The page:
The top seed's quarter-final against unseeded Australian Paul Price was vintage Jonathon Power: Grimacing, needling, berating the referee, counterpunching - and rarely missing a shot. After taking a tight first game against an inspired Price, Power would make only three unforced errors in the last two games. This brilliance came even as the Canadian sustained a running verbal battle with the referee after almost every point. The outbursts seem to unnerve Price more than Power, however, who closed out the highly entertaining match before a packed grandstand 15-13 15-12 15-8.

The bottom half of the draw was less eventful. Egypt's fourth seed Amr Shabana was cruising against Scotland's Martin Heath before suddenly pulling up lame in game three. The Egyptian's ankle has hampered him recently and he had twisted it again. Despite the discomfort, however, the speedy 24-year-old from Cairo, ranked 12 in the world, held on for a convincing 15-13 17-14 15-12 win.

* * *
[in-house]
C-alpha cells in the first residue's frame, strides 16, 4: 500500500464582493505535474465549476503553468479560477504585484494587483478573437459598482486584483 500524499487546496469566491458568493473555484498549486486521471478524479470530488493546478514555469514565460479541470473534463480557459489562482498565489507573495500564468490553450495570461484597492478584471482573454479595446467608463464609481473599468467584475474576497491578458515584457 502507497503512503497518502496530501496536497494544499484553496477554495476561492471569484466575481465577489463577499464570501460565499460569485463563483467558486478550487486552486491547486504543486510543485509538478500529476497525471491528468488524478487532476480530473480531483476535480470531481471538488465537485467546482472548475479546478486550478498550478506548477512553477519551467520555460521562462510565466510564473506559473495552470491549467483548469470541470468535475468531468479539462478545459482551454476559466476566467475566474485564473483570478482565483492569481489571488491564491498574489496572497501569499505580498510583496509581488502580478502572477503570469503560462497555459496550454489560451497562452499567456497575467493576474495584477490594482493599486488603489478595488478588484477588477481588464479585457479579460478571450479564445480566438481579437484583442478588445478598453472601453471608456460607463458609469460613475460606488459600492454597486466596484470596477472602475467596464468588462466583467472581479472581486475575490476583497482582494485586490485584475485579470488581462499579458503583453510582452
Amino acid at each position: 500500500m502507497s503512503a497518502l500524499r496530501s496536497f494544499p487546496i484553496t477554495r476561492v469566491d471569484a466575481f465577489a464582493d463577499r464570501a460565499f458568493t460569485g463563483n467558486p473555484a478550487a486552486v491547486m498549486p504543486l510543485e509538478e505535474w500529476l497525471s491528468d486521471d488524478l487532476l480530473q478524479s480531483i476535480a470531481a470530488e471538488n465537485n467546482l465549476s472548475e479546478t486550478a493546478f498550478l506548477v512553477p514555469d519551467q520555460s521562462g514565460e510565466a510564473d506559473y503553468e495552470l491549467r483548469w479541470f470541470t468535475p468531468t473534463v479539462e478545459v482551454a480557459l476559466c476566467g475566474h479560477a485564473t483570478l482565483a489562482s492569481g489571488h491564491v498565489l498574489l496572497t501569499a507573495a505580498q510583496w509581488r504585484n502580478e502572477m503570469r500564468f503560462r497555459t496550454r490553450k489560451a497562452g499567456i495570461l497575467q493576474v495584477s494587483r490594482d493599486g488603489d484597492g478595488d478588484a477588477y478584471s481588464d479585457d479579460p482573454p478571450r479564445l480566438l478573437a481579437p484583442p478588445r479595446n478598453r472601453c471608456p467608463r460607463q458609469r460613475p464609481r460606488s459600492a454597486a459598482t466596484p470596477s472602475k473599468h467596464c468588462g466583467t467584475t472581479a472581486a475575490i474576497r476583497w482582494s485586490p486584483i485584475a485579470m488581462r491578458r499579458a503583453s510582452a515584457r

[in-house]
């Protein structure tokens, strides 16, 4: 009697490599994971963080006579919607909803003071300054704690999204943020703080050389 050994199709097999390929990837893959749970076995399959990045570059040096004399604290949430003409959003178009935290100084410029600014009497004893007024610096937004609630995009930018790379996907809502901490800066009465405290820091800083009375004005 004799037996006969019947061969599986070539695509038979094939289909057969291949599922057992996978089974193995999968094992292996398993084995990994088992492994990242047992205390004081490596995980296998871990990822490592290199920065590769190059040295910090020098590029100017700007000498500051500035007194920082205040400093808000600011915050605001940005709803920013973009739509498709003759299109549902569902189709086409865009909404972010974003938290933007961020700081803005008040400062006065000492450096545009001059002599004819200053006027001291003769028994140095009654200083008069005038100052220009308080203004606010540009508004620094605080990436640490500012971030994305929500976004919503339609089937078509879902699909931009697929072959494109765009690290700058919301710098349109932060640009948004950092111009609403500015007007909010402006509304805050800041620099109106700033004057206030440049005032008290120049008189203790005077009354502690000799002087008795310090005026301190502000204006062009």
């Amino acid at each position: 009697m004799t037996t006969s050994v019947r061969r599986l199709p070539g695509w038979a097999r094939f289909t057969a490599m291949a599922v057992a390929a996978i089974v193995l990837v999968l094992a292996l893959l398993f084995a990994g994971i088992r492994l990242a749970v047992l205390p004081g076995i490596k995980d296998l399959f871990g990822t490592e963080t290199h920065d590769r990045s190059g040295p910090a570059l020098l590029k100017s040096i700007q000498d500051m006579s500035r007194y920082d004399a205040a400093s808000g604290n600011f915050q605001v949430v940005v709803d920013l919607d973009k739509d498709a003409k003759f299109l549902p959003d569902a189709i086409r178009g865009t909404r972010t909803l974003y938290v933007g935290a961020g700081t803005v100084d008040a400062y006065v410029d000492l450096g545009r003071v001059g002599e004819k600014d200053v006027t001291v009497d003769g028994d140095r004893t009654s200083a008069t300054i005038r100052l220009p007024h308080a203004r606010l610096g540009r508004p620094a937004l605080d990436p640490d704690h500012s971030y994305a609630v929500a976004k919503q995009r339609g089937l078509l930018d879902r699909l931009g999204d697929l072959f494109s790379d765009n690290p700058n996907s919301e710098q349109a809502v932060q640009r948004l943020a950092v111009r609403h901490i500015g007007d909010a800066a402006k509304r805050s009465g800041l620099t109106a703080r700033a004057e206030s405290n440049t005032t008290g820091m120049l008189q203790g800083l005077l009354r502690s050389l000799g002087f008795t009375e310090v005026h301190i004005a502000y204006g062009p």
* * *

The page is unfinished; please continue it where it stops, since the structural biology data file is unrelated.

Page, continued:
Shabana's semi-final opponent Thierry Lincou, the No2 seed from France, waged his second marathon three-gamer in two nights, defeating a tenacious Mark Chaloner 15-13 15-12 15-13 in one hour and 50 minutes! "Thierry's playing well," said the sixth-seeded Englishman. "He's difficult to move around because he takes a lot of space on the T."

Lincou beat Shabana in three in Boston's first round, but pointed out: "This time he should be fresher than me. It could be tough."

MCO Details


It's a tough life for up and coming players on the pro tour. Take England's Mick Matthew, for instance. No sooner had he reached the quarter-finals of the US Open, where he lost to world champion David Palmer, than he had to start making travel plans to fly from Boston to Pakistan to compete in the CNS International Squash Championship in Karachi.